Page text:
Still, the veterans gambit confused voters once, so the Donohue people apparently figured it was worth another try. What else were they going to do? Win by running a campaign of ideas? Win by pointing to Donohue’s successes as mayor? Win by knocking on doors and answering questions? Clearly that wasn’t working so they made the choice to go negative, to go dirty, to go nasty or go home. As my friend said, with all those investors behind them, excuse me, contributors, what choice did they have?

I’ve always been a cynical sort. I long ago realized that our political system is as much about business as it is about government. But I hadn’t ever looked at things quite the way my friend does. I almost wish we hadn’t had the conversation.

By the way, here’s Parker’s latest mailer, Jane Parker May 14 2016 mailer, which goes after Donohue for his campaign contributions. And expect District 5 supervisorial candidate Mary Adams to go after incumbent Dave Potter‘s voting record in the next week or so. It’s fair game, in both cases, but if anyone spots any truth bending, shout it out. In the same vein, a group of local Adams supporters has just put out a flyer going after Potter’s support for the Monterey Downs project, focusing on a laudatory letter he sent to the mayor of Seaside. And here it is:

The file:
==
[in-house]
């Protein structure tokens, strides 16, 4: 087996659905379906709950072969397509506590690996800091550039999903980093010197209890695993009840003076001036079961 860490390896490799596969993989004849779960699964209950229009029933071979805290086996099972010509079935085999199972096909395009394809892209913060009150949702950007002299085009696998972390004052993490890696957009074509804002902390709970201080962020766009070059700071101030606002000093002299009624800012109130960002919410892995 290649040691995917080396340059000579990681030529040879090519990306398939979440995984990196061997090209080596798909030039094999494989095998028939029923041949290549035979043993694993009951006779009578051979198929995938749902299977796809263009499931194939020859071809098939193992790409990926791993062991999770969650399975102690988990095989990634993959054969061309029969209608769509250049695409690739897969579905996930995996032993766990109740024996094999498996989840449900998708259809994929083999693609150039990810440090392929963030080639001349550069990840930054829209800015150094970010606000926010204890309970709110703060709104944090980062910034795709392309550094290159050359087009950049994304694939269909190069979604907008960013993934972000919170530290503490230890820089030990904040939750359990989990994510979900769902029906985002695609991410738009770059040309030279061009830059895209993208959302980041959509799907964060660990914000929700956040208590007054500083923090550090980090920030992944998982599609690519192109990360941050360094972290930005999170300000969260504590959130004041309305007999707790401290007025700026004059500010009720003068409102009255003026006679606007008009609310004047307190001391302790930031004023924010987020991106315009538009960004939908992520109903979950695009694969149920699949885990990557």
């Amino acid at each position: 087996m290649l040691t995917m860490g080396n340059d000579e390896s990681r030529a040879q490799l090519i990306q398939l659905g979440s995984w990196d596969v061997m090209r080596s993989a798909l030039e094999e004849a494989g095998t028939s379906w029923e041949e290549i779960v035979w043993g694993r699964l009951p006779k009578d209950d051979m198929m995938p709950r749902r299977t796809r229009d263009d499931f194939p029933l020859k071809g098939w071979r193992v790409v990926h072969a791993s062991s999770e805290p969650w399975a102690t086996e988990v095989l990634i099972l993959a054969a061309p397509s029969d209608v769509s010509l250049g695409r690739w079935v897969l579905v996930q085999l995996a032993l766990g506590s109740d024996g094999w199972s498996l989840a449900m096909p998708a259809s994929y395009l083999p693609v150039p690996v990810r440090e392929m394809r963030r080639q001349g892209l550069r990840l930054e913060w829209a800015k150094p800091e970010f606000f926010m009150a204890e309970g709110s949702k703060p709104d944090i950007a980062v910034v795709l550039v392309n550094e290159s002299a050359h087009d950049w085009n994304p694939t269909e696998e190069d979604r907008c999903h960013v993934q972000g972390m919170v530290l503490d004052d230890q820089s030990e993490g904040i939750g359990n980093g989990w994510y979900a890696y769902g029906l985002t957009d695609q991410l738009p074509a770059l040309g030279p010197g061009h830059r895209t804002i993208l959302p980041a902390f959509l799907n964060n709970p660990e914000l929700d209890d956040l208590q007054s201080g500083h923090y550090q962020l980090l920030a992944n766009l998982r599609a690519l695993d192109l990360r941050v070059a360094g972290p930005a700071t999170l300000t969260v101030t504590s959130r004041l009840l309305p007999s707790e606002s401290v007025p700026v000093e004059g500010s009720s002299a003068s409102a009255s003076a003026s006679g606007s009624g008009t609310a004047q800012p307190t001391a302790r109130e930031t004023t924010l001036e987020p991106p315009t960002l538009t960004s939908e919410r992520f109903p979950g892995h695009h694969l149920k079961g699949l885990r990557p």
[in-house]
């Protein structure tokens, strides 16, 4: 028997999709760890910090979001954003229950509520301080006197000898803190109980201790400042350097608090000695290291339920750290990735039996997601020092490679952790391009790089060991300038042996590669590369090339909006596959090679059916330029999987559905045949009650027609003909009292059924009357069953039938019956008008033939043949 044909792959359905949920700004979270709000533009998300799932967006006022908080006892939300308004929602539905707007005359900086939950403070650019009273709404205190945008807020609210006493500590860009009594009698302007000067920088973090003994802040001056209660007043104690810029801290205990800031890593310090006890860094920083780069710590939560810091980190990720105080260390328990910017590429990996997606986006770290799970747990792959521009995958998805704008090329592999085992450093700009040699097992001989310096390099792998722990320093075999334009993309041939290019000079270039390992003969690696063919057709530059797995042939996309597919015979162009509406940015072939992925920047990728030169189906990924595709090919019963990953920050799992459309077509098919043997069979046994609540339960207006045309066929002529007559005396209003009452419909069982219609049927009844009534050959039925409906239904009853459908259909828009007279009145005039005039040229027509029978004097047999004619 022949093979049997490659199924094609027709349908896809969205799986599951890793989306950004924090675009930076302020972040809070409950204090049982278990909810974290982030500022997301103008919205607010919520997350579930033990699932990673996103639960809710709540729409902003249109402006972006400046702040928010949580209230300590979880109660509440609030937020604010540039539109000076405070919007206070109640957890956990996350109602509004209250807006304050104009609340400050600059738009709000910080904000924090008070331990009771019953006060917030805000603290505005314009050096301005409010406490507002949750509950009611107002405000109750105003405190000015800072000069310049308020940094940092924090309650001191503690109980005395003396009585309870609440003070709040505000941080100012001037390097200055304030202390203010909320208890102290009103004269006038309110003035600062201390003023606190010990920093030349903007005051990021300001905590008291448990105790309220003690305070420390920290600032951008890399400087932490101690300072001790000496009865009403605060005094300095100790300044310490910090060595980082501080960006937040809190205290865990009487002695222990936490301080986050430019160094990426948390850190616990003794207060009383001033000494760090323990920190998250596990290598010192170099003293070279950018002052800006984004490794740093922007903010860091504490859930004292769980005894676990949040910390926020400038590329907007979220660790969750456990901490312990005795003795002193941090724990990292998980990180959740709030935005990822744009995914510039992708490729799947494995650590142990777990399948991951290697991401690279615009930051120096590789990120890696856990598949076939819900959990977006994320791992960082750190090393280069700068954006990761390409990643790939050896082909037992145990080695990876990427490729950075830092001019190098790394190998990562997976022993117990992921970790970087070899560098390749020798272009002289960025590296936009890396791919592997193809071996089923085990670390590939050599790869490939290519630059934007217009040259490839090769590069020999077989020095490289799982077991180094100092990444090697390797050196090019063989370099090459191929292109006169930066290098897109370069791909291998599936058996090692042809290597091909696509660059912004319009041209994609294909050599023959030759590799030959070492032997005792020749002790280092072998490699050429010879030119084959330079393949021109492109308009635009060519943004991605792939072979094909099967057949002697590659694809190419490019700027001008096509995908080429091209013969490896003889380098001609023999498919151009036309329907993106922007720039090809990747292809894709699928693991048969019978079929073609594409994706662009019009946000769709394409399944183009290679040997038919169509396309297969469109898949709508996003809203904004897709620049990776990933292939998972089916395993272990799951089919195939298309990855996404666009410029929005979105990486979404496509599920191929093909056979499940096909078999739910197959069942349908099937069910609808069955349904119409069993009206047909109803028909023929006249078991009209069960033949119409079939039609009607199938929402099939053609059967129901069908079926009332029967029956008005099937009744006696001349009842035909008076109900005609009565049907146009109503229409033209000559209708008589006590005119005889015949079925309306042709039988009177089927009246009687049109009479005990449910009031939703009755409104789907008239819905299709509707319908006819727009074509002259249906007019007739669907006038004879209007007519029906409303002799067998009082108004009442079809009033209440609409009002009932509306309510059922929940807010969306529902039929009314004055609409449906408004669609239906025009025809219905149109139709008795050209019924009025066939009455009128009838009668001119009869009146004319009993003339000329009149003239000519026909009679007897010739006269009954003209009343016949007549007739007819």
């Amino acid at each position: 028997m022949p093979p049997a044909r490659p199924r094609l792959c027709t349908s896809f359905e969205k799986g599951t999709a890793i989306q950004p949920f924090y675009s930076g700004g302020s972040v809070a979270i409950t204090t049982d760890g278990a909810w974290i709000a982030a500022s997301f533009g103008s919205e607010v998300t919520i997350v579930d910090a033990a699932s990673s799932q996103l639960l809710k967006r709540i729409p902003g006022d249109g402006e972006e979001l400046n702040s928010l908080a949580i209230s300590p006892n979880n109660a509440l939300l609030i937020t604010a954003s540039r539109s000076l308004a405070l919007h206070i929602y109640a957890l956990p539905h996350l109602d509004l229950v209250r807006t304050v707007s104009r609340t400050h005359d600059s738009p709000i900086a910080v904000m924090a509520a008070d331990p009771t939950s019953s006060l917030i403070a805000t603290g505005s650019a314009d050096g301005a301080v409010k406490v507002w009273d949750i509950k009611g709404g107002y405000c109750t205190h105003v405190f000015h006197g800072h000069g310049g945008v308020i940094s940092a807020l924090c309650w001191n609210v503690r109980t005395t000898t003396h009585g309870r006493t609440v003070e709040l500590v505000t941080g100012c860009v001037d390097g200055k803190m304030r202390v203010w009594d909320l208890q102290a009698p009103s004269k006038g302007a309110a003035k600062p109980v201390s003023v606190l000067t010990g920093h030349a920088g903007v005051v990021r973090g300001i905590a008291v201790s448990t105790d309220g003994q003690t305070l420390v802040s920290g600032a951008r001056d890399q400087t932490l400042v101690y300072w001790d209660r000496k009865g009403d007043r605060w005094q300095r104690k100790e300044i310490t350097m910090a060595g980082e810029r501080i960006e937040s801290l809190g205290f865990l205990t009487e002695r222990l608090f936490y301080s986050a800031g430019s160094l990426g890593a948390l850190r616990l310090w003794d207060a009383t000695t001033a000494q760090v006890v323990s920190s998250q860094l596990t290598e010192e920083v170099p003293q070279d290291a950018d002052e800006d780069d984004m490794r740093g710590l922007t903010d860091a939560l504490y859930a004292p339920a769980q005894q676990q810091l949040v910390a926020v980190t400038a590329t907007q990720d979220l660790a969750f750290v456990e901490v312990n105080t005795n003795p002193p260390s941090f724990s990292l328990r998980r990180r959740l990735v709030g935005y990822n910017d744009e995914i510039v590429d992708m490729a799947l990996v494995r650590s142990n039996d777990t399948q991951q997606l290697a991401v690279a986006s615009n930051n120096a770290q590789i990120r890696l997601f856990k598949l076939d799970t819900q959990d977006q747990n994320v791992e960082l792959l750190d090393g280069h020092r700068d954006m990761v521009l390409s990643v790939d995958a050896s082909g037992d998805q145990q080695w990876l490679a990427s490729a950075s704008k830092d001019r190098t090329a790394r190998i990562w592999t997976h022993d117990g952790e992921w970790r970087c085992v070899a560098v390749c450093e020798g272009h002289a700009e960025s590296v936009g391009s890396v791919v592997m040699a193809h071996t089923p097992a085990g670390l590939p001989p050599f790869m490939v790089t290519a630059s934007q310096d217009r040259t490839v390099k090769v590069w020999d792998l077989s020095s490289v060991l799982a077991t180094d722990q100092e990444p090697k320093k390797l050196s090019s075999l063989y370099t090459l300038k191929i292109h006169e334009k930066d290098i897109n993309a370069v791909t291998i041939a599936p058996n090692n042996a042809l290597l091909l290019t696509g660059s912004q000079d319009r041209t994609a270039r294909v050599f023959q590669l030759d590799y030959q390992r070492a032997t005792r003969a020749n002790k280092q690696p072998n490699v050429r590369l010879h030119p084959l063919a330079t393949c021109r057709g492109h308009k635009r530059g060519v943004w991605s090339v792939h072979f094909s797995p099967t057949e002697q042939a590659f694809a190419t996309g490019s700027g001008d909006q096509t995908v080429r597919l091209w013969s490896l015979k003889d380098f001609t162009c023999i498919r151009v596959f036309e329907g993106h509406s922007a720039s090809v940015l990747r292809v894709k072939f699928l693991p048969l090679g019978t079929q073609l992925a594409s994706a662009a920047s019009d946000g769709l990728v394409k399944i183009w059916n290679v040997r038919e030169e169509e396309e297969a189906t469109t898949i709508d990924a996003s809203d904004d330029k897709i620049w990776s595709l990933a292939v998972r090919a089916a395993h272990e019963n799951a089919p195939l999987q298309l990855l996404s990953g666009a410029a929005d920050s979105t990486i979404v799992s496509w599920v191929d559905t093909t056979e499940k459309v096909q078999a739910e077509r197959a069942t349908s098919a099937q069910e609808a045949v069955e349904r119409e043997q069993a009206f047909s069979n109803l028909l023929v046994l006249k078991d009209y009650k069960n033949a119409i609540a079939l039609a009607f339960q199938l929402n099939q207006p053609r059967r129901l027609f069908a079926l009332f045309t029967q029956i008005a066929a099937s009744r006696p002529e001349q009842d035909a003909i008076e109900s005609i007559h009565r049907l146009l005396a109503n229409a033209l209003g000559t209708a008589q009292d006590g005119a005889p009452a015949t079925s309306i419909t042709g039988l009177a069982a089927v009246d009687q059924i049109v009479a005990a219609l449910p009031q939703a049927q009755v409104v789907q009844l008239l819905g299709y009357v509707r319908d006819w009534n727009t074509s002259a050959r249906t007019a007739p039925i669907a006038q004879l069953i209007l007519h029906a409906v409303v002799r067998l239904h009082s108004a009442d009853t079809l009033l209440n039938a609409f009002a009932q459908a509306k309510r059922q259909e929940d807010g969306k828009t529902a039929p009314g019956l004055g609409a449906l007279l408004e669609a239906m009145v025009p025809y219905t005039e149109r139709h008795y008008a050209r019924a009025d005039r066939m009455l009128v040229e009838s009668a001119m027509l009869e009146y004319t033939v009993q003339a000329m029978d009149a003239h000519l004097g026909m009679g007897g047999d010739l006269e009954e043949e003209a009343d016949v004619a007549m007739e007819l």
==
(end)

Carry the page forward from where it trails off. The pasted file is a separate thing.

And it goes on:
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Falsely states that cemetery has been blocked by Supervisor Jane Parker

DSCN0380 (1)Politicians rarely weigh in on campaigns other than their own but a new mailing by Monterey County supervisorial candidate Dennis Donohue strayed so far from the facts that it provoked a strong denunciation from state Sen. Bill Monning.

“I just saw the Donohue hit piece against Supervisor Parker,” said Monning. “This is so erroneous and inaccurate that I hardly know where to start. ”

The mailer claims that Parker, the 4th District incumbent, somehow is blocking the veterans cemetery at Fort Ord even though it is already under construction.